Top Health Concerns for San Jose’s Vietnamese Community

More than 130,000 Vietnamese have relocated to Santa Clara County since the end of the Vietnam War.

Over 130,000 Vietnamese people relocated to Santa Clara County since the end of the Vietnam War. (Photo: Monica M. DaveyAFP/Getty Images)

The first wave of Vietnamese refugees came to the San Jose area in the 1980s, after the fall of Saigon. Now San Jose has the largest Vietnamese population of any city in the country. Santa Clara County is also second largest of any county in the U.S., after Orange County.

Today, Santa Clara released its first-ever Vietnamese health assessment to get a better understanding of this growing population’s health needs.

Health Officer Martin Fenstersheib says Santa Clara County didn’t have a good understanding of what the health needs of its Vietnamese community were prior to this report.

“We had a great interest in doing this because we tend to lump all of our statistics together, especially in the Asian, Pacific Island community. So things are reported that way also.”

Vietnamese adults have the highest mortality rates for liver cancer, more than four times higher than other county residents.

Three top health concerns are highlighted in the report: access to health care and health insurance, stigma related to getting mental health services, and cancer — particularly liver cancer related to Hepatitis B. Fenstersheib says the report recommends creating a task force to focus on reducing these health disparities.

Health Access and Insurance

More than one in four Vietnamese residents in Santa Clara County doesn’t have health insurance. That’s lower than for the county as a whole, and lower than any other Asian or Pacific Islander group, says Fenstersheib.

Those who do have health insurance may not be utilizing it. Community leaders say their Vietnamese patients tend to view health care as necessary only when they’re sick. That means no preventive care. Thinh Nguyen, a Vietnamese doctor in San Jose and a contributor to the report, wrote that self-diagnosing is very common. Nguyen adds that in Vietnam, medicine is available over the counter, not by prescription. In addition, may people prefer to use herbal and traditional medicines.

But the biggest barrier to accessing health care is cost. Twenty-four percent reported not getting medical care in the past year because it was too expensive.

The report highlighted a need for a centralized location in Santa Clara County for Vietnamese residents to get information about healthcare coverage.

Liver Cancer

Though Vietnamese adults have a lower cancer rate than other racial and ethnic groups in Santa Clara County, cancer is still one of the leading causes of death. Vietnamese adults have the highest mortality rates for liver cancer, more than four times higher than other county residents.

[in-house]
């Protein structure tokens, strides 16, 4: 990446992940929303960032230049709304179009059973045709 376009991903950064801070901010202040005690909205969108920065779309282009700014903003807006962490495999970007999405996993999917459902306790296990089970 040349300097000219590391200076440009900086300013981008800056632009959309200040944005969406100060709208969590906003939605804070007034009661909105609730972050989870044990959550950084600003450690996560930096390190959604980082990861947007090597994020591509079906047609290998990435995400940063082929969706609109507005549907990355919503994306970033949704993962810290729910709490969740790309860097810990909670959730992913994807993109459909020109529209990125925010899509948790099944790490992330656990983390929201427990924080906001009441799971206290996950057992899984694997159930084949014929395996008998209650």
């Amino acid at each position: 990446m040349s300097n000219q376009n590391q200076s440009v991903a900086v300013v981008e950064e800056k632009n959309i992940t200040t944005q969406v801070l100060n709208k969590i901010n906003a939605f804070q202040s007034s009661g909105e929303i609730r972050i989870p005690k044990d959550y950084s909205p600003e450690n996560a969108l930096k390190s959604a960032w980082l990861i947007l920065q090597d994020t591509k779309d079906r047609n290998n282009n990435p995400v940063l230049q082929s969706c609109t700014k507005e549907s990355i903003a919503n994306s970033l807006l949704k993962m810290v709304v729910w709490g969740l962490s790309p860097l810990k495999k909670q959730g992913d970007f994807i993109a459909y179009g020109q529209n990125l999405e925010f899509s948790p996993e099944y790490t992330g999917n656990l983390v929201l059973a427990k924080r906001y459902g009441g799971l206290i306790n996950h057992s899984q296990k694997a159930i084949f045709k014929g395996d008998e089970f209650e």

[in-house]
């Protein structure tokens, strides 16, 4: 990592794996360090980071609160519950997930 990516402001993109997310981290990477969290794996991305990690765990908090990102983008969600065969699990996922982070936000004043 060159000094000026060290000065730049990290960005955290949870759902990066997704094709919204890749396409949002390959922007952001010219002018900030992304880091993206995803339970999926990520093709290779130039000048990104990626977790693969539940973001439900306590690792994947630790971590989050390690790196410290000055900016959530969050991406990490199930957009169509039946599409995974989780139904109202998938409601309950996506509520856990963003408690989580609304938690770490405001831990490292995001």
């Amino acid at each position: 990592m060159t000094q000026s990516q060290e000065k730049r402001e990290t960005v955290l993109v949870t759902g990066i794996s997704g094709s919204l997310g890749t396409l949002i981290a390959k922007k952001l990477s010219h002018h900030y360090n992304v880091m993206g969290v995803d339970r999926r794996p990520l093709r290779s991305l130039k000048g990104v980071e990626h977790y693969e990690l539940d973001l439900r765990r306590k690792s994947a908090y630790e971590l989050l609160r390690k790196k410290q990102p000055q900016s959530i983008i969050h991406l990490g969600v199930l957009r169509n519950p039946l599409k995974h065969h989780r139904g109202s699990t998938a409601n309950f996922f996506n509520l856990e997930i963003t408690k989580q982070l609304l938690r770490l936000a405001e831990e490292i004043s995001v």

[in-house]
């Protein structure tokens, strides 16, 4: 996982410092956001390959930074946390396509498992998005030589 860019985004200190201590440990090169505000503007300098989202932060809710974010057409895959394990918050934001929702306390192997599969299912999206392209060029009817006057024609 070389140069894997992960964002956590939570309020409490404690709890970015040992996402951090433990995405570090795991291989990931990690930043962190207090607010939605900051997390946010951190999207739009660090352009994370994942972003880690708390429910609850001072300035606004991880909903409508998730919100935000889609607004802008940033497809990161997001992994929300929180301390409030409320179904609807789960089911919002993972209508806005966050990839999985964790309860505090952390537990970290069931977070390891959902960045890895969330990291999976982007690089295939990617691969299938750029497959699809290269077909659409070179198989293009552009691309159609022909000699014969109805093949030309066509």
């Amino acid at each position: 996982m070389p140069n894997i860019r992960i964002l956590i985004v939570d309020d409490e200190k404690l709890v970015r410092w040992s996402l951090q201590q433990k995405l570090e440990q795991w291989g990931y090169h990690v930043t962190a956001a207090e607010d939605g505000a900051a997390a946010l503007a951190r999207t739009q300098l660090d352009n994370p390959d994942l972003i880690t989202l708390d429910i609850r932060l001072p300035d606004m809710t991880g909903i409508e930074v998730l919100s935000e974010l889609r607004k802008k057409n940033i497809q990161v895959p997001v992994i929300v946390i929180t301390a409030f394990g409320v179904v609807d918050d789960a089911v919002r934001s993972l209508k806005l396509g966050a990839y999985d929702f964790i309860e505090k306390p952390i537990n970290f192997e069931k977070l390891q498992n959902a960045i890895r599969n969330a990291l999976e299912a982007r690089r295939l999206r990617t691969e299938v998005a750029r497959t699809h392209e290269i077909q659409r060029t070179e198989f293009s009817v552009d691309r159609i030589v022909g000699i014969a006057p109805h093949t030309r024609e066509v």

A major cause of liver cancer is Hepatitis B. More than half of Vietnamese young adults in the county reported being positive for Hepatitis B. Fenstersheib says Santa Clara County is already well aware that this population is highly at risk for Hepatitis B, pointing to the ongoing work with Hepatitis B Free campaign in the Bay Area. But he says it’s a matter of doing even more screening and outreach.

“That means we have to educate the general community, but it also means we have to educate the provider community that see the Vietnamese population so that they understand who is at highest risk.”

Mental Health Stigmas

Because people with mental health issues are often stigmatized in the Vietnamese community, many don’t seek therapy. Fenstersheib says the community is less sympathetic to people with mental health problems. And if they do talk about it, it’s usually not with a therapist.

“It’s something that’s just spoken about in the immediate family – if at all. People are not as trusting to talking to anybody on the outside.”

Fenstersheib says Vietnamese refugees are affected by mental health problems ranging from Post Traumatic Stress Disorder to isolation and depression. He says outreach needs to be done to communicate that mental health problems are also diseases, and those affected need to be treated — just like any other disease.

“Just given the history of where they come from and what they’ve gone through during their decades of immigration and the war, there is certainly a lot of reasons for people to affected by emotional stress and trauma.”

The report recommends creating a group of Vietnamese patient advocates who have a history of mental health problems to share their experiences with other Vietnamese resident in hopes of reducing the stigma.

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